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5 Essential Life Skills I Don't Possess at 22

by Laquesha Bailey 29 days ago in list

AKA why I'd be the worst possible partner in an apocalypse

5 Essential Life Skills I Don't Possess at 22
Photo by Joanna Nix-Walkup on Unsplash

Sometimes, I feel like an incomplete adult human. When I was younger, the adults I saw in real life and on-screen always seemed like they had their lives put together. It’s part of the reason I was so excited to reach adulthood. I figured life on the other side was exponentially better.

I’ve been an adult for almost five years now. The grass is not greener — it must’ve been a trick of the light. The people I grew up with are moving to new cities, getting engaged, doing the jobs of their dreams and having babies. Compared to those experiences, I can’t help but feel like I’m not measuring up.

A few days ago while in the shower — I don’t know why the weirdest thoughts accost me in the shower — I ran through a survey of my life and realized I’m lacking in a lot of ways. That there are a lot of things I should know and a lot of skills I should have at 22 that I don’t. Today, I thought I’d outline a few of the main ones. This isn’t an exhaustive list — for that we’d be here all day — but let’s discuss my most glaring faults.

1. I can’t swim

Many months ago, I was in my Ethics class when my professor pointed at me and posed the following thought experiment:

“Say you’re walking along the canal on campus and see a child struggling in the water. You’re running late for an important meeting, maybe the most important meeting of your life, and saving the child would mean you would mess up your perfectly starched outfit, and you’d miss the meeting. Do you save the kid or pretend you didn’t see them?”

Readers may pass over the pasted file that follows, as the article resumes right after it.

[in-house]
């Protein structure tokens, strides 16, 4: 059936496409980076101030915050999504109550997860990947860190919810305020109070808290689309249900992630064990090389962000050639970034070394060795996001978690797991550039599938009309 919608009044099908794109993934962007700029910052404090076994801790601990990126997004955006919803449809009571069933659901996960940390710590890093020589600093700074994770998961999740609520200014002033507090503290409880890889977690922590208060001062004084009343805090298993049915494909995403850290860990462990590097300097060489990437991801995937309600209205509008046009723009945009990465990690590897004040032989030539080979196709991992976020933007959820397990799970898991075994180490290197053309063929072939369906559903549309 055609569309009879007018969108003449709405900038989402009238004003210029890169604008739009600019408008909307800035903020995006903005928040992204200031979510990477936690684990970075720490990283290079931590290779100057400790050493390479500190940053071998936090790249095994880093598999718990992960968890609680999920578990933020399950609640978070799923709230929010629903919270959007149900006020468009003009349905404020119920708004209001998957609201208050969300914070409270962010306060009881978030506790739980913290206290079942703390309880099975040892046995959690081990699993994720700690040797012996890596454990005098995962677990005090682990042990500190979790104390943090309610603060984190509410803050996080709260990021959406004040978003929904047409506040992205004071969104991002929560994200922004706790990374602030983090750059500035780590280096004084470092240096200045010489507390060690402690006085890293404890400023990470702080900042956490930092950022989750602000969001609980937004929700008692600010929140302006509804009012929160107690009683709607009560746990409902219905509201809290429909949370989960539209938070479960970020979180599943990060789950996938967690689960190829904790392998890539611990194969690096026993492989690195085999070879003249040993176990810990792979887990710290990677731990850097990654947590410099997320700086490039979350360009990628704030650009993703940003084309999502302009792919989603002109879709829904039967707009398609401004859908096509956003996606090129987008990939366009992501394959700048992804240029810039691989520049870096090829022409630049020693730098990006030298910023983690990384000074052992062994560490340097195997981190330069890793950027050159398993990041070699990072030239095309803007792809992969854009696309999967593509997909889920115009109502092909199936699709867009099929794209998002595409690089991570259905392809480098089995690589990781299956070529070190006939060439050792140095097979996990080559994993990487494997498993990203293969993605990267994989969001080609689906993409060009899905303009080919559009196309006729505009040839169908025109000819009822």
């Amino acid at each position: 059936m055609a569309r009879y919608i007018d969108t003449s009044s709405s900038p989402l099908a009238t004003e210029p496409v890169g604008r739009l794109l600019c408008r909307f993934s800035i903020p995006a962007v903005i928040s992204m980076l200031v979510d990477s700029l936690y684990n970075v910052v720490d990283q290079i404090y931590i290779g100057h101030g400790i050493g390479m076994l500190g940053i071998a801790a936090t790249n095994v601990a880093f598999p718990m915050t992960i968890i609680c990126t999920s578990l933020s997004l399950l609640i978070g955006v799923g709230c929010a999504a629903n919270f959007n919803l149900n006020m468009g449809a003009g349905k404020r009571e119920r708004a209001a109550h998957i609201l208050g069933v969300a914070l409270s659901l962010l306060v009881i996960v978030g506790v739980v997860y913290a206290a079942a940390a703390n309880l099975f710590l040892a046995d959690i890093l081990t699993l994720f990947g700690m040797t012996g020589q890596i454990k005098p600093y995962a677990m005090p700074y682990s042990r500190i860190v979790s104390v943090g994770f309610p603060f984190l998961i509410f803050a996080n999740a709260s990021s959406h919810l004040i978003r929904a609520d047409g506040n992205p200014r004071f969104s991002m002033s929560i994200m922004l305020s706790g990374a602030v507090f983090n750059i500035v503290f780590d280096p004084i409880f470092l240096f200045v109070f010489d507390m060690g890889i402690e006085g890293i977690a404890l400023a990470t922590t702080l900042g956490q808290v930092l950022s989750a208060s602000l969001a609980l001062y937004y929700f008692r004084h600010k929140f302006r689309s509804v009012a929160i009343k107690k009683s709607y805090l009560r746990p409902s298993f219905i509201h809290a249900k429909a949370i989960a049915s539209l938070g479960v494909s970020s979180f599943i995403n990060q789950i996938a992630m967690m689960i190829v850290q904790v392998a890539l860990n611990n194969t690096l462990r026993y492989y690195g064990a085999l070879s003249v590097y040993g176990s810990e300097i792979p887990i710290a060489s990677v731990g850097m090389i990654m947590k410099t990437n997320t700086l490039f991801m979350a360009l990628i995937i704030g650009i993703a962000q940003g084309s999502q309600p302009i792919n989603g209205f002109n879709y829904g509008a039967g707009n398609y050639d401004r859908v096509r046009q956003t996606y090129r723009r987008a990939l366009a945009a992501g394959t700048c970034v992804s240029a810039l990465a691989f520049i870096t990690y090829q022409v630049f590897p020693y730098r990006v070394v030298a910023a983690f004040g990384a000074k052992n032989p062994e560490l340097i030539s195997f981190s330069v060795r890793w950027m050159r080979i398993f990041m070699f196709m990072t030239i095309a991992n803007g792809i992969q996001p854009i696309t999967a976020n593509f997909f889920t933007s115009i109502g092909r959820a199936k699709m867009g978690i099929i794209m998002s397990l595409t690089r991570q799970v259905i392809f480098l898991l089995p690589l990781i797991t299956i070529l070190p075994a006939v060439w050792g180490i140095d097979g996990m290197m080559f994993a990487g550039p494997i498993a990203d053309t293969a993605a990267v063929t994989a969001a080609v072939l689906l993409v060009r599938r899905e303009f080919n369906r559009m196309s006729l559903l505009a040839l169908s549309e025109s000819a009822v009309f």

Clear cut scenario, but I answered honestly.

“I would call for help. I can’t swim, so we’d both drown.”

I can’t swim. I’m aware it’s ironic I spent the first 19 years of my life marooned on a tropical island a stone’s throw from the beach and still don’t know how to swim.

To be fair, I have endured two disastrous attempts at swimming lessons throughout my life. The first time was when I was 9 years old. I went to swimming classes for five weeks but stopped when a pervy security guard entered the girls’ changing room and refused to leave until we screamed for help. I left and never looked back.

The second time, I was 17. I also quit after five weeks — five is my unlucky number, I guess. There was no gross security guard this time around, but I remember feeling uncomfortable in my skin. The thought of wearing a swimsuit that hugged and gripped every roll and imperfection and of floundering and flailing in a swimming pool filled with my peers made me want to sink in a hole and die.

The result: I’m 22 and unable to swim which is a tad embarrassing.

2. I am a terrible cook

My mom is an incredible cook. So was my grandmother. They have the touch. A remarkable and effortless command over the kitchen. I’ve also never once seen either of them use a recipe; they just fling open cupboards, grab random ingredients, throw them in a pot and produce magic.

I lack this touch. Let me explain. I’m not one of those people who could burn water or lacking the culinary know-how, make indigestible meals even armed with a recipe. I rock breakfast — I make the most perfect eggs — and know maybe 7 non-breakfast meals offhand. But I don’t have that magic. My culinary adventures often involve me clinging desperately to recipes, afraid of diverging even by a gram.